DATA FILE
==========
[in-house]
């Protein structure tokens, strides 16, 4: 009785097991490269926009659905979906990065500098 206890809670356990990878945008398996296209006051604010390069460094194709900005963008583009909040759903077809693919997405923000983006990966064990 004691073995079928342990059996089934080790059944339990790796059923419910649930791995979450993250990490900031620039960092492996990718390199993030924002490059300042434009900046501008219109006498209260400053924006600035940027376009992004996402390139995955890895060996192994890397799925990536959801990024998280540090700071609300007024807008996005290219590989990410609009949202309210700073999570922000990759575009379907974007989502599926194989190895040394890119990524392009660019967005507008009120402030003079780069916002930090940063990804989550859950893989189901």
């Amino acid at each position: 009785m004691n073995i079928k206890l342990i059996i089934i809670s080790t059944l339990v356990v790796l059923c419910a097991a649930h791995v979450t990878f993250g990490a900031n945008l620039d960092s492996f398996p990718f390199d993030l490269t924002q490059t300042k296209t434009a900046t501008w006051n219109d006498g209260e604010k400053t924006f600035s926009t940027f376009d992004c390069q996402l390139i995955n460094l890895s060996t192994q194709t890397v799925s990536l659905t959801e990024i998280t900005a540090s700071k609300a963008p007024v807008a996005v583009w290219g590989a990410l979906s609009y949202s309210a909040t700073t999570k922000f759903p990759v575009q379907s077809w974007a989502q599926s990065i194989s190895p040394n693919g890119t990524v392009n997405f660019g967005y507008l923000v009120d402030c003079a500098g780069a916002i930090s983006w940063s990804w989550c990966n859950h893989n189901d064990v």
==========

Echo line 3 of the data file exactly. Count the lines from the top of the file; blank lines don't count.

């Amino acid at each position: 009785m004691n073995i079928k206890l342990i059996i089934i809670s080790t059944l339990v356990v790796l059923c419910a097991a649930h791995v979450t990878f993250g990490a900031n945008l620039d960092s492996f398996p990718f390199d993030l490269t924002q490059t300042k296209t434009a900046t501008w006051n219109d006498g209260e604010k400053t924006f600035s926009t940027f376009d992004c390069q996402l390139i995955n460094l890895s060996t192994q194709t890397v799925s990536l659905t959801e990024i998280t900005a540090s700071k609300a963008p007024v807008a996005v583009w290219g590989a990410l979906s609009y949202s309210a909040t700073t999570k922000f759903p990759v575009q379907s077809w974007a989502q599926s990065i194989s190895p040394n693919g890119t990524v392009n997405f660019g967005y507008l923000v009120d402030c003079a500098g780069a916002i930090s983006w940063s990804w989550c990966n859950h893989n189901d064990v």